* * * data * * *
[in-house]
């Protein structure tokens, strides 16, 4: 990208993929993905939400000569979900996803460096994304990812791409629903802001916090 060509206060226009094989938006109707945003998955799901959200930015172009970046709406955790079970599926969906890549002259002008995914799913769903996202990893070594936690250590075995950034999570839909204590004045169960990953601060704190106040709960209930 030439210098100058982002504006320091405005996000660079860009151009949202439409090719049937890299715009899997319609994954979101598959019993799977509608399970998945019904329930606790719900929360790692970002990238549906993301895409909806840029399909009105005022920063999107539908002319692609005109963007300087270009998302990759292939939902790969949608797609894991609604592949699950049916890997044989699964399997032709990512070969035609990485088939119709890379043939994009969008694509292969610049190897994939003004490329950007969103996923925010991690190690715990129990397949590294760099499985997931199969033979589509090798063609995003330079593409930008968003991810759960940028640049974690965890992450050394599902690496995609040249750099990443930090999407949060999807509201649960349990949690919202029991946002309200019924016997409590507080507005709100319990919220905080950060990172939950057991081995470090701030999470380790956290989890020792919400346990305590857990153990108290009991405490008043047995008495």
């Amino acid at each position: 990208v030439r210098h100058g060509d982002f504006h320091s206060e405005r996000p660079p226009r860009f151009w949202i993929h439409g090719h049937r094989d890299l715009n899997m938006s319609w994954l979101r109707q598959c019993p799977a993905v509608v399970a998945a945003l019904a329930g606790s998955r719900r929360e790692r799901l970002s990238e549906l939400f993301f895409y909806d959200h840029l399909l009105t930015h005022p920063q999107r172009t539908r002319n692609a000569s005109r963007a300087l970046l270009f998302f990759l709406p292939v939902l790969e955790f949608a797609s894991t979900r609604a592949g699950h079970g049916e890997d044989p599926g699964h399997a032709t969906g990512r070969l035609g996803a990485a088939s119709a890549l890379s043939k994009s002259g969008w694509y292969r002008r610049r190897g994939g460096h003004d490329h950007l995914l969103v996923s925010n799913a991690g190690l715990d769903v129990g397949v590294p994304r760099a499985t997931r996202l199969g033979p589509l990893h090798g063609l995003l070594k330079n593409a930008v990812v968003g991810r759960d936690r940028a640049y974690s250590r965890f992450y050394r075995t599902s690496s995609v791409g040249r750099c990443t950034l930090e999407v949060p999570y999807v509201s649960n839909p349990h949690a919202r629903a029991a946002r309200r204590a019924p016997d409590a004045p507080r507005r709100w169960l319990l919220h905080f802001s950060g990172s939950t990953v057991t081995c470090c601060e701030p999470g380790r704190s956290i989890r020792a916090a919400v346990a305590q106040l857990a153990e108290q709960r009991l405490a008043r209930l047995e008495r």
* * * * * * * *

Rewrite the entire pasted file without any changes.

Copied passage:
[in-house]
């Protein structure tokens, strides 16, 4: 990208993929993905939400000569979900996803460096994304990812791409629903802001916090 060509206060226009094989938006109707945003998955799901959200930015172009970046709406955790079970599926969906890549002259002008995914799913769903996202990893070594936690250590075995950034999570839909204590004045169960990953601060704190106040709960209930 030439210098100058982002504006320091405005996000660079860009151009949202439409090719049937890299715009899997319609994954979101598959019993799977509608399970998945019904329930606790719900929360790692970002990238549906993301895409909806840029399909009105005022920063999107539908002319692609005109963007300087270009998302990759292939939902790969949608797609894991609604592949699950049916890997044989699964399997032709990512070969035609990485088939119709890379043939994009969008694509292969610049190897994939003004490329950007969103996923925010991690190690715990129990397949590294760099499985997931199969033979589509090798063609995003330079593409930008968003991810759960940028640049974690965890992450050394599902690496995609040249750099990443930090999407949060999807509201649960349990949690919202029991946002309200019924016997409590507080507005709100319990919220905080950060990172939950057991081995470090701030999470380790956290989890020792919400346990305590857990153990108290009991405490008043047995008495």
């Amino acid at each position: 990208v030439r210098h100058g060509d982002f504006h320091s206060e405005r996000p660079p226009r860009f151009w949202i993929h439409g090719h049937r094989d890299l715009n899997m938006s319609w994954l979101r109707q598959c019993p799977a993905v509608v399970a998945a945003l019904a329930g606790s998955r719900r929360e790692r799901l970002s990238e549906l939400f993301f895409y909806d959200h840029l399909l009105t930015h005022p920063q999107r172009t539908r002319n692609a000569s005109r963007a300087l970046l270009f998302f990759l709406p292939v939902l790969e955790f949608a797609s894991t979900r609604a592949g699950h079970g049916e890997d044989p599926g699964h399997a032709t969906g990512r070969l035609g996803a990485a088939s119709a890549l890379s043939k994009s002259g969008w694509y292969r002008r610049r190897g994939g460096h003004d490329h950007l995914l969103v996923s925010n799913a991690g190690l715990d769903v129990g397949v590294p994304r760099a499985t997931r996202l199969g033979p589509l990893h090798g063609l995003l070594k330079n593409a930008v990812v968003g991810r759960d936690r940028a640049y974690s250590r965890f992450y050394r075995t599902s690496s995609v791409g040249r750099c990443t950034l930090e999407v949060p999570y999807v509201s649960n839909p349990h949690a919202r629903a029991a946002r309200r204590a019924p016997d409590a004045p507080r507005r709100w169960l319990l919220h905080f802001s950060g990172s939950t990953v057991t081995c470090c601060e701030p999470g380790r704190s956290i989890r020792a916090a919400v346990a305590q106040l857990a153990e108290q709960r009991l405490a008043r209930l047995e008495r």